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Old 05-07-12, 01:19 PM   #10
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I have an old MTB frame that may find itself with dropbars when I rebuild it. And of course what shifters to use has been tossed around. Since I always ride on the brake hoods, I am tempted to use the standard thumb shifters it has already. But I may spring for the brifters (a knock-off brand) and be done with it).

Time will tell.
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Old 05-07-12, 01:33 PM   #11
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The Rocky Mountian looks nice, but I'm having a hard time figuring out if it is still available as a 2012 model.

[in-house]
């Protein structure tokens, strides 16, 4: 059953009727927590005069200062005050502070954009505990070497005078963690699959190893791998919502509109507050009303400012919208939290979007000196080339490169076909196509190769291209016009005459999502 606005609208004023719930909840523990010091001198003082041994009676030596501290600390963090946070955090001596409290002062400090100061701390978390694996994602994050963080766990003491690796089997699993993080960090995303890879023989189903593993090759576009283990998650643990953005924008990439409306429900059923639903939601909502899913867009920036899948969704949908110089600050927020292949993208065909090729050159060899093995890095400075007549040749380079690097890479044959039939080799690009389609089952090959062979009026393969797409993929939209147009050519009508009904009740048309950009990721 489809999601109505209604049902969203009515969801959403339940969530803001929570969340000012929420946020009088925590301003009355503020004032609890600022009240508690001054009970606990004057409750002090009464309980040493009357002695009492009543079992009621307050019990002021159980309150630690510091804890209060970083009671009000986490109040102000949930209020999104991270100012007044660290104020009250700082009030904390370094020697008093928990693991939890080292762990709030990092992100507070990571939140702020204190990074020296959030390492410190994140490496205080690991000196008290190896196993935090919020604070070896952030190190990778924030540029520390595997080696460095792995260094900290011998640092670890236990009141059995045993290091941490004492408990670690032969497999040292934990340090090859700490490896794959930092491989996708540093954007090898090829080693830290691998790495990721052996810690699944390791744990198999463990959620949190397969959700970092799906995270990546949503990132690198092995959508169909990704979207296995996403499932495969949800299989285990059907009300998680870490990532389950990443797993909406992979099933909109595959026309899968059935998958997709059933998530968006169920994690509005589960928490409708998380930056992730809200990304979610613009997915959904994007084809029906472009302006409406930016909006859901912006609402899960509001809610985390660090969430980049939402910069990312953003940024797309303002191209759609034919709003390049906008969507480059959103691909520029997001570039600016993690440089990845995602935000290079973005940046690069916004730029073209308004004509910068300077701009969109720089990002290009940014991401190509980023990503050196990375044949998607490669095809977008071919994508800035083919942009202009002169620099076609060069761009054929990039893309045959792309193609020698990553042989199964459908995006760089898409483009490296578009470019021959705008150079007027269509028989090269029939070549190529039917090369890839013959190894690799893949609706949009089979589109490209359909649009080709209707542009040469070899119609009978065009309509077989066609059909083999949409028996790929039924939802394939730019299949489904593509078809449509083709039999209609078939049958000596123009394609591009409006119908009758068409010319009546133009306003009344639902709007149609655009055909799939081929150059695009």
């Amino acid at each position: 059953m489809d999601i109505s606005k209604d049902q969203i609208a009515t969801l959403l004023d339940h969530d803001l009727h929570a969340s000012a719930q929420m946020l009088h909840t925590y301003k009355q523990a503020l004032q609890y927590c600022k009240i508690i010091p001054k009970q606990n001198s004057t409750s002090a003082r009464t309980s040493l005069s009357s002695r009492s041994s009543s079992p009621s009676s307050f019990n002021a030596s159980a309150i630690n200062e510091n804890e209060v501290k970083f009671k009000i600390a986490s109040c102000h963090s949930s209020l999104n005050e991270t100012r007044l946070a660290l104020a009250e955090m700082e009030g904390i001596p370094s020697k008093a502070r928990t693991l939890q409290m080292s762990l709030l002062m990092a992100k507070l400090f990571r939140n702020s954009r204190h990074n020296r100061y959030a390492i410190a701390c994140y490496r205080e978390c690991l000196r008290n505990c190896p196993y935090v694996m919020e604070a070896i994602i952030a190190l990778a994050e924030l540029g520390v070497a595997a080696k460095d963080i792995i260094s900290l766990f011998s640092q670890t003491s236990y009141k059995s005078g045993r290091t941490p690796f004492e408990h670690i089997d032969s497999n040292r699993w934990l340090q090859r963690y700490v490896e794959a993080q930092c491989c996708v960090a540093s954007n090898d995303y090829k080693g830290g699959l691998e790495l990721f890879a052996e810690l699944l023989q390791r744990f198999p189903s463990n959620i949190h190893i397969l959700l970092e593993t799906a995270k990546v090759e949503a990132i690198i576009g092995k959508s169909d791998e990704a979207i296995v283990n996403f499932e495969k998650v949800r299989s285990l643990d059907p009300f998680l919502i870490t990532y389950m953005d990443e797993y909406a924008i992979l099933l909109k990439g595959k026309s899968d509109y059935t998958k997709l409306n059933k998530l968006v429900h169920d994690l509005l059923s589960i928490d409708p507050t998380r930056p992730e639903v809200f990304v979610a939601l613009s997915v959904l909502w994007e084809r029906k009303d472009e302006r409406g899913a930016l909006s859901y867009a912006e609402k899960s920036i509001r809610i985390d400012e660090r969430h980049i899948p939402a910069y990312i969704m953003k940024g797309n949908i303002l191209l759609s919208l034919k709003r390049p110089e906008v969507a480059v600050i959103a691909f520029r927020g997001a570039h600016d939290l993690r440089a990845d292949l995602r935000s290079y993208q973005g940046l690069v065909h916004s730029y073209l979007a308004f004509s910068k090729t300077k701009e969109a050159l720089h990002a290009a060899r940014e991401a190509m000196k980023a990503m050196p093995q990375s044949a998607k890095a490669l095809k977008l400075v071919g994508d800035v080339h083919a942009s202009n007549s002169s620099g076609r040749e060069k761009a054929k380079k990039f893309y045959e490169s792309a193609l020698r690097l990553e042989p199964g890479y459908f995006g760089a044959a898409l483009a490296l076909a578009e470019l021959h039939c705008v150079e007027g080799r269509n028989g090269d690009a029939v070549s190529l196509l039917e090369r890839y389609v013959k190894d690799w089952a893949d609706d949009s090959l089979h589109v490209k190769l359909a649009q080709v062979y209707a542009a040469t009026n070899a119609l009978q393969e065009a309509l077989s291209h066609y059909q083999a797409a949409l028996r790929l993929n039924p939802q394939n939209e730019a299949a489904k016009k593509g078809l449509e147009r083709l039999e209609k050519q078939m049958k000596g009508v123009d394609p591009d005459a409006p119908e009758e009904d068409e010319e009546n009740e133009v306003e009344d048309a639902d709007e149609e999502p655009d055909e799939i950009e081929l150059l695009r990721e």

The Raleigh is nice, but I'm not sure about the caliper brakes. I'd hate to be to limited on tire sizes.
I don't know how I didn't look more closely at the Casseroll when I looked at Salsa bikes. Definetely something to consider.
It is confusing. I saw a listing for 2012 last week (or so). It has Sora shifters (not great). Mine has Tiagra shifters (which are fine).

Here's what I think is going on: they tend to list the Sherpas later in the current year. It's possible that they no longer have stock and, so, removed it from their website.

The Salsas are very nice too. As far as I can tell, the Vaya has geometry very close to the Sherpa.
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Old 05-07-12, 01:44 PM   #12
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Originally Posted by steve-in-kville View Post
I have an old MTB frame that may find itself with dropbars when I rebuild it. And of course what shifters to use has been tossed around. Since I always ride on the brake hoods, I am tempted to use the standard thumb shifters it has already. But I may spring for the brifters (a knock-off brand) and be done with it).